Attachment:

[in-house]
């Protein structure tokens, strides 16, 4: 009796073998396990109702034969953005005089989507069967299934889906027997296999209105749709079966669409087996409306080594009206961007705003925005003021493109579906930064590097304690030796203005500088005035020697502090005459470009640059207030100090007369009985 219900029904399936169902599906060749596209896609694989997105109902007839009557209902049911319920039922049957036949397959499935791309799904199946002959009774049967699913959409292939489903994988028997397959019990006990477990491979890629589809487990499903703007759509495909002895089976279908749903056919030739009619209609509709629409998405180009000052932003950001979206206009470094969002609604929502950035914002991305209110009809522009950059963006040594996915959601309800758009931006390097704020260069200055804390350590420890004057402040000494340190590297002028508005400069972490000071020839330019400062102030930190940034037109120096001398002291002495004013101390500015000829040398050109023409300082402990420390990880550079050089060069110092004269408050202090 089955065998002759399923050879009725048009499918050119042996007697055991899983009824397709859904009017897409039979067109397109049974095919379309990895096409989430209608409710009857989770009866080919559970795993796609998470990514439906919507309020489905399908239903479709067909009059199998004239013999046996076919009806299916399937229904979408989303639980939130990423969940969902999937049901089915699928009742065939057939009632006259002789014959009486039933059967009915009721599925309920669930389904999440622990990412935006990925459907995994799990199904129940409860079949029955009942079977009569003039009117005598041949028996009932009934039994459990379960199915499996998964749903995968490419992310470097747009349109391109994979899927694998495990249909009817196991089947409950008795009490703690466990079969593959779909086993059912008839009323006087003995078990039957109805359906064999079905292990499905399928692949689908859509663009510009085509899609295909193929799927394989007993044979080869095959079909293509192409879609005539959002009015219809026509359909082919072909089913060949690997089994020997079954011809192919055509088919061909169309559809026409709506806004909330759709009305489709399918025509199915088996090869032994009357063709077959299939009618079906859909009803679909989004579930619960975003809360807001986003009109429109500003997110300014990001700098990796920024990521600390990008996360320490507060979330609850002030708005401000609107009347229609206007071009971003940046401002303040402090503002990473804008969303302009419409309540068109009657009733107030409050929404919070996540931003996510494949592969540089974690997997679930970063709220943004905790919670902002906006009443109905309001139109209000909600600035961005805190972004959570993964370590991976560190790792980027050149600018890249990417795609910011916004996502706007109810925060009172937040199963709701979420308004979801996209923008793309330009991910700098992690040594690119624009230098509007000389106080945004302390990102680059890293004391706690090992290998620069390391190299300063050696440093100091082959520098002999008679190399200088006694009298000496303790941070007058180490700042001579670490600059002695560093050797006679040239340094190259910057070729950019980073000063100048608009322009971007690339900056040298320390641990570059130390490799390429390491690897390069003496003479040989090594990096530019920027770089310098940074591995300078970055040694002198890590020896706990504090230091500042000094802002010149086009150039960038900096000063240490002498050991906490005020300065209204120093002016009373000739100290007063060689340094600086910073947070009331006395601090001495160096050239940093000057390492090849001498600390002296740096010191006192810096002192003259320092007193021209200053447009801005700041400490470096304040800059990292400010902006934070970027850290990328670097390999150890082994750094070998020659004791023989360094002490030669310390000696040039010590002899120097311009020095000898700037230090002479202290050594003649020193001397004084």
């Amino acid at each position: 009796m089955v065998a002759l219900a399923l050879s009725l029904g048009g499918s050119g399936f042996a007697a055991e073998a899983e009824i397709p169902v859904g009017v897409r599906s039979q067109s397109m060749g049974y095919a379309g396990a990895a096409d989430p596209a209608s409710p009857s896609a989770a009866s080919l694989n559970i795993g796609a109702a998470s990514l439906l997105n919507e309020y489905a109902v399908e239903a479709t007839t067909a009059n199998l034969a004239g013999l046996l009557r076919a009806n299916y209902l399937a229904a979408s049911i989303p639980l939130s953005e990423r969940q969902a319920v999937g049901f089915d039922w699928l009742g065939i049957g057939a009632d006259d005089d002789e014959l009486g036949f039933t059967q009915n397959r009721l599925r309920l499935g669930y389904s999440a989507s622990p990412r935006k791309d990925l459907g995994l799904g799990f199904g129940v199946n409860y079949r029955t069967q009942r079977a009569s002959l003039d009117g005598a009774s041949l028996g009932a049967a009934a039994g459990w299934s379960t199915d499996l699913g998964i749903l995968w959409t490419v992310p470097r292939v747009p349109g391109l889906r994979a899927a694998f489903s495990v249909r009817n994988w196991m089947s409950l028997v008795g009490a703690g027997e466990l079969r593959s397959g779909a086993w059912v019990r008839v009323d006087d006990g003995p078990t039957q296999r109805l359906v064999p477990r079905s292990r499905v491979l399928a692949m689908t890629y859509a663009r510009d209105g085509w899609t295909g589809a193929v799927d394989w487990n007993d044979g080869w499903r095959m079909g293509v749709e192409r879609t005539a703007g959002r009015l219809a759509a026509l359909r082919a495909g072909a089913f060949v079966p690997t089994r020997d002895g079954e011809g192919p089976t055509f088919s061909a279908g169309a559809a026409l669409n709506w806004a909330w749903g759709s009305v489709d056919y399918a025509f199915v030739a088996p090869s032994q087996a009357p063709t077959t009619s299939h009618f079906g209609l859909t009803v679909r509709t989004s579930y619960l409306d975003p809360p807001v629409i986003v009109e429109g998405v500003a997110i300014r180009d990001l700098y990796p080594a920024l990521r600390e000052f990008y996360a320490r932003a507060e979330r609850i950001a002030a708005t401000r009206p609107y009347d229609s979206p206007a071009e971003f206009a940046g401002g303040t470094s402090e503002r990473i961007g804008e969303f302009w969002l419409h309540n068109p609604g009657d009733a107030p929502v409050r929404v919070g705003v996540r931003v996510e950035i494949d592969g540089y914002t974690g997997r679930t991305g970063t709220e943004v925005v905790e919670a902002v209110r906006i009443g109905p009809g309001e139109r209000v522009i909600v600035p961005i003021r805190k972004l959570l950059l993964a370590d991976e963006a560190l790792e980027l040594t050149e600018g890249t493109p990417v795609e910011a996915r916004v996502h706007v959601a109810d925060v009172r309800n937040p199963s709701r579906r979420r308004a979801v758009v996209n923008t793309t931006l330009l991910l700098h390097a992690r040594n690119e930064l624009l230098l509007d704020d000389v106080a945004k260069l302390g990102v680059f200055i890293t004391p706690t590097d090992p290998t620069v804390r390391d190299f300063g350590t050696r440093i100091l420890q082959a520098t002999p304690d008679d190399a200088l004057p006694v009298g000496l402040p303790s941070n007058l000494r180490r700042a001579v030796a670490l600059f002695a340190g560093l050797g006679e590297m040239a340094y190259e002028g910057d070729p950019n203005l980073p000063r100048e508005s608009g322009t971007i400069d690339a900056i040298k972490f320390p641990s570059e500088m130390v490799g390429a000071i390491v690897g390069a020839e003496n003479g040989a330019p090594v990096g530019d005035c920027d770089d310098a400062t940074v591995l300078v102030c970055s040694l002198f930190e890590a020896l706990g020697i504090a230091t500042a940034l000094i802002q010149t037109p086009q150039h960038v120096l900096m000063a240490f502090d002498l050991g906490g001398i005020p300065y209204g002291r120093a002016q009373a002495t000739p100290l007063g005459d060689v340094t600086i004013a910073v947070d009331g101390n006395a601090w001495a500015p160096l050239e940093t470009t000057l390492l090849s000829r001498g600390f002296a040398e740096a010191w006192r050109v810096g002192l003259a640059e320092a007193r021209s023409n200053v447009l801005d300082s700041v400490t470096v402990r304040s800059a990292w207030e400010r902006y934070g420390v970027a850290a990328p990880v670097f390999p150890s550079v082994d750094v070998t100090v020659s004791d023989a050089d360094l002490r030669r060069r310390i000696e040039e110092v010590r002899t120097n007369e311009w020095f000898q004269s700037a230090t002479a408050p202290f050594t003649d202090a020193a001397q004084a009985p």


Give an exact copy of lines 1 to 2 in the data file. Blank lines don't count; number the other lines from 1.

[in-house]
């Protein structure tokens, strides 16, 4: 009796073998396990109702034969953005005089989507069967299934889906027997296999209105749709079966669409087996409306080594009206961007705003925005003021493109579906930064590097304690030796203005500088005035020697502090005459470009640059207030100090007369009985 219900029904399936169902599906060749596209896609694989997105109902007839009557209902049911319920039922049957036949397959499935791309799904199946002959009774049967699913959409292939489903994988028997397959019990006990477990491979890629589809487990499903703007759509495909002895089976279908749903056919030739009619209609509709629409998405180009000052932003950001979206206009470094969002609604929502950035914002991305209110009809522009950059963006040594996915959601309800758009931006390097704020260069200055804390350590420890004057402040000494340190590297002028508005400069972490000071020839330019400062102030930190940034037109120096001398002291002495004013101390500015000829040398050109023409300082402990420390990880550079050089060069110092004269408050202090 089955065998002759399923050879009725048009499918050119042996007697055991899983009824397709859904009017897409039979067109397109049974095919379309990895096409989430209608409710009857989770009866080919559970795993796609998470990514439906919507309020489905399908239903479709067909009059199998004239013999046996076919009806299916399937229904979408989303639980939130990423969940969902999937049901089915699928009742065939057939009632006259002789014959009486039933059967009915009721599925309920669930389904999440622990990412935006990925459907995994799990199904129940409860079949029955009942079977009569003039009117005598041949028996009932009934039994459990379960199915499996998964749903995968490419992310470097747009349109391109994979899927694998495990249909009817196991089947409950008795009490703690466990079969593959779909086993059912008839009323006087003995078990039957109805359906064999079905292990499905399928692949689908859509663009510009085509899609295909193929799927394989007993044979080869095959079909293509192409879609005539959002009015219809026509359909082919072909089913060949690997089994020997079954011809192919055509088919061909169309559809026409709506806004909330759709009305489709399918025509199915088996090869032994009357063709077959299939009618079906859909009803679909989004579930619960975003809360807001986003009109429109500003997110300014990001700098990796920024990521600390990008996360320490507060979330609850002030708005401000609107009347229609206007071009971003940046401002303040402090503002990473804008969303302009419409309540068109009657009733107030409050929404919070996540931003996510494949592969540089974690997997679930970063709220943004905790919670902002906006009443109905309001139109209000909600600035961005805190972004959570993964370590991976560190790792980027050149600018890249990417795609910011916004996502706007109810925060009172937040199963709701979420308004979801996209923008793309330009991910700098992690040594690119624009230098509007000389106080945004302390990102680059890293004391706690090992290998620069390391190299300063050696440093100091082959520098002999008679190399200088006694009298000496303790941070007058180490700042001579670490600059002695560093050797006679040239340094190259910057070729950019980073000063100048608009322009971007690339900056040298320390641990570059130390490799390429390491690897390069003496003479040989090594990096530019920027770089310098940074591995300078970055040694002198890590020896706990504090230091500042000094802002010149086009150039960038900096000063240490002498050991906490005020300065209204120093002016009373000739100290007063060689340094600086910073947070009331006395601090001495160096050239940093000057390492090849001498600390002296740096010191006192810096002192003259320092007193021209200053447009801005700041400490470096304040800059990292400010902006934070970027850290990328670097390999150890082994750094070998020659004791023989360094002490030669310390000696040039010590002899120097311009020095000898700037230090002479202290050594003649020193001397004084």